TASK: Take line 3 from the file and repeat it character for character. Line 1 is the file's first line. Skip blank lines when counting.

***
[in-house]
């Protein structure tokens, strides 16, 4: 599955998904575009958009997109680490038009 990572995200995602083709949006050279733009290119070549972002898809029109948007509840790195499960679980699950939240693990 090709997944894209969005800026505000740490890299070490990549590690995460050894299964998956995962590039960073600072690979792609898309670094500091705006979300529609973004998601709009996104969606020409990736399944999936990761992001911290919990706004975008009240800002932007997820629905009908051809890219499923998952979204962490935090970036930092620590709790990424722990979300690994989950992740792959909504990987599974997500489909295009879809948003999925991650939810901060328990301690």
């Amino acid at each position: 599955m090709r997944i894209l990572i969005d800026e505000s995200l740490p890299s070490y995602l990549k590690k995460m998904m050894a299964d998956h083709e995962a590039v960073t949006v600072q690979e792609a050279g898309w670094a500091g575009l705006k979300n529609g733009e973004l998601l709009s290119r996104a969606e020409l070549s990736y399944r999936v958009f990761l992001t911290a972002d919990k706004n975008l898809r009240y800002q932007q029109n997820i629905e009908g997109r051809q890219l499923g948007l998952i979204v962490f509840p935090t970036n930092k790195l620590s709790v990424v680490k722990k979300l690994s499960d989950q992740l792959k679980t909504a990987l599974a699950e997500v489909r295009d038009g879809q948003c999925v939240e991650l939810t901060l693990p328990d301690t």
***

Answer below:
């Amino acid at each position: 599955m090709r997944i894209l990572i969005d800026e505000s995200l740490p890299s070490y995602l990549k590690k995460m998904m050894a299964d998956h083709e995962a590039v960073t949006v600072q690979e792609a050279g898309w670094a500091g575009l705006k979300n529609g733009e973004l998601l709009s290119r996104a969606e020409l070549s990736y399944r999936v958009f990761l992001t911290a972002d919990k706004n975008l898809r009240y800002q932007q029109n997820i629905e009908g997109r051809q890219l499923g948007l998952i979204v962490f509840p935090t970036n930092k790195l620590s709790v990424v680490k722990k979300l690994s499960d989950q992740l792959k679980t909504a990987l599974a699950e997500v489909r295009d038009g879809q948003c999925v939240e991650l939810t901060l693990p328990d301690t």